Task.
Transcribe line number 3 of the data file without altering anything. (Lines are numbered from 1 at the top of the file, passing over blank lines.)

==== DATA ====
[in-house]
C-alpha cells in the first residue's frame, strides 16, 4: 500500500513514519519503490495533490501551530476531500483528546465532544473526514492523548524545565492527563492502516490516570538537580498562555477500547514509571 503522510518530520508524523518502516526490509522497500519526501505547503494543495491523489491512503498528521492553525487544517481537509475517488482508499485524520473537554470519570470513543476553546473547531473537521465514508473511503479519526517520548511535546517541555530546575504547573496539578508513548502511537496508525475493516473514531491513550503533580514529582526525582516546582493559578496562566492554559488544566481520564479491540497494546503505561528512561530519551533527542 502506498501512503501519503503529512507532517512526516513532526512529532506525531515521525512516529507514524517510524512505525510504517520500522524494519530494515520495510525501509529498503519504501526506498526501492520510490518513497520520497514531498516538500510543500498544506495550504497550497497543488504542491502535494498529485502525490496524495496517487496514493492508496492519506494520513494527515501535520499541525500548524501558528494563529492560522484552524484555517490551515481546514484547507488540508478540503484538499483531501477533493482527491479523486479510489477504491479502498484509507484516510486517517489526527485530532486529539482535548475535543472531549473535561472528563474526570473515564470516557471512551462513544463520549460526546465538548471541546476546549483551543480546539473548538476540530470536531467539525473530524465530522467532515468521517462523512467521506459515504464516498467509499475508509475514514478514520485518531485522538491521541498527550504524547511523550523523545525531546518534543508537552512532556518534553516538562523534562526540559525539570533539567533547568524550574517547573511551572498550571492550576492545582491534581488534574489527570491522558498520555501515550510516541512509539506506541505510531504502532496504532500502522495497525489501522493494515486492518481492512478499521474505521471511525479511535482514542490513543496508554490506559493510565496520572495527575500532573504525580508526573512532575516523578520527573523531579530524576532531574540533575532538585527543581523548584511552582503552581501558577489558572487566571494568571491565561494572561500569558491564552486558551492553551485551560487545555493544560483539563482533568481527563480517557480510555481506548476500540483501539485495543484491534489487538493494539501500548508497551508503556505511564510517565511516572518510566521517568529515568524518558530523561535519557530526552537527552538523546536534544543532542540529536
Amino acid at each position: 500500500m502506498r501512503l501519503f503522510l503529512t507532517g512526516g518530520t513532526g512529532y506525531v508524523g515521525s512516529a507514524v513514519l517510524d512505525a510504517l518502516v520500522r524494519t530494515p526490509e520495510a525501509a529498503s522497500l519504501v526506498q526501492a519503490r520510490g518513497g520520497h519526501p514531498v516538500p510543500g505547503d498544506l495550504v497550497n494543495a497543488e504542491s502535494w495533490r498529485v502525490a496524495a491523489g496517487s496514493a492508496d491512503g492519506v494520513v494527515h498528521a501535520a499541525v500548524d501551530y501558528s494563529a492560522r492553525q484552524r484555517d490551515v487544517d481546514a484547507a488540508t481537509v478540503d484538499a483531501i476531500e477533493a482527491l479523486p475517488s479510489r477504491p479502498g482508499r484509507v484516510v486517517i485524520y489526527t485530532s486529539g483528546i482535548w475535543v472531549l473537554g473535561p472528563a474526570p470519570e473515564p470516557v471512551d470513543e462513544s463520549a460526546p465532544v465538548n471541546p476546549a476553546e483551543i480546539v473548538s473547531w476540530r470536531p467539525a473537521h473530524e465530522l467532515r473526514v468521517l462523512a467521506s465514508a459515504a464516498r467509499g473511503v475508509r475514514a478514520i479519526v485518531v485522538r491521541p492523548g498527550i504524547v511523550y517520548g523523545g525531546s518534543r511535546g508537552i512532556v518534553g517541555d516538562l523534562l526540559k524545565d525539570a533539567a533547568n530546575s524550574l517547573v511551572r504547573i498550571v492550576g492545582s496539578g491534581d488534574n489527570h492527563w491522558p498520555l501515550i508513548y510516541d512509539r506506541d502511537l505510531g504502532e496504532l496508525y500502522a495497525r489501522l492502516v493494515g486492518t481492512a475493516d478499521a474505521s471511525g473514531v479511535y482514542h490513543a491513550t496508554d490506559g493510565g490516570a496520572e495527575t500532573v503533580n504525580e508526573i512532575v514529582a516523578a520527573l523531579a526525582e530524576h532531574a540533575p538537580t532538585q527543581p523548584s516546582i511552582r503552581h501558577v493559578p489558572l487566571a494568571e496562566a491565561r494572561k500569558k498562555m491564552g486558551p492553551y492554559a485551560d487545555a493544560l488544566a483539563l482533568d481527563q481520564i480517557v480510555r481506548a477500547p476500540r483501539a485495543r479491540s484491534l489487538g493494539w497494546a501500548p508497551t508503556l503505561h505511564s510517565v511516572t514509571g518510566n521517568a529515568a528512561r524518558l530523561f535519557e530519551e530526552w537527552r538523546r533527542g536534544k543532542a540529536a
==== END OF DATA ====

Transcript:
Amino acid at each position: 500500500m502506498r501512503l501519503f503522510l503529512t507532517g512526516g518530520t513532526g512529532y506525531v508524523g515521525s512516529a507514524v513514519l517510524d512505525a510504517l518502516v520500522r524494519t530494515p526490509e520495510a525501509a529498503s522497500l519504501v526506498q526501492a519503490r520510490g518513497g520520497h519526501p514531498v516538500p510543500g505547503d498544506l495550504v497550497n494543495a497543488e504542491s502535494w495533490r498529485v502525490a496524495a491523489g496517487s496514493a492508496d491512503g492519506v494520513v494527515h498528521a501535520a499541525v500548524d501551530y501558528s494563529a492560522r492553525q484552524r484555517d490551515v487544517d481546514a484547507a488540508t481537509v478540503d484538499a483531501i476531500e477533493a482527491l479523486p475517488s479510489r477504491p479502498g482508499r484509507v484516510v486517517i485524520y489526527t485530532s486529539g483528546i482535548w475535543v472531549l473537554g473535561p472528563a474526570p470519570e473515564p470516557v471512551d470513543e462513544s463520549a460526546p465532544v465538548n471541546p476546549a476553546e483551543i480546539v473548538s473547531w476540530r470536531p467539525a473537521h473530524e465530522l467532515r473526514v468521517l462523512a467521506s465514508a459515504a464516498r467509499g473511503v475508509r475514514a478514520i479519526v485518531v485522538r491521541p492523548g498527550i504524547v511523550y517520548g523523545g525531546s518534543r511535546g508537552i512532556v518534553g517541555d516538562l523534562l526540559k524545565d525539570a533539567a533547568n530546575s524550574l517547573v511551572r504547573i498550571v492550576g492545582s496539578g491534581d488534574n489527570h492527563w491522558p498520555l501515550i508513548y510516541d512509539r506506541d502511537l505510531g504502532e496504532l496508525y500502522a495497525r489501522l492502516v493494515g486492518t481492512a475493516d478499521a474505521s471511525g473514531v479511535y482514542h490513543a491513550t496508554d490506559g493510565g490516570a496520572e495527575t500532573v503533580n504525580e508526573i512532575v514529582a516523578a520527573l523531579a526525582e530524576h532531574a540533575p538537580t532538585q527543581p523548584s516546582i511552582r503552581h501558577v493559578p489558572l487566571a494568571e496562566a491565561r494572561k500569558k498562555m491564552g486558551p492553551y492554559a485551560d487545555a493544560l488544566a483539563l482533568d481527563q481520564i480517557v480510555r481506548a477500547p476500540r483501539a485495543r479491540s484491534l489487538g493494539w497494546a501500548p508497551t508503556l503505561h505511564s510517565v511516572t514509571g518510566n521517568a529515568a528512561r524518558l530523561f535519557e530519551e530526552w537527552r538523546r533527542g536534544k543532542a540529536a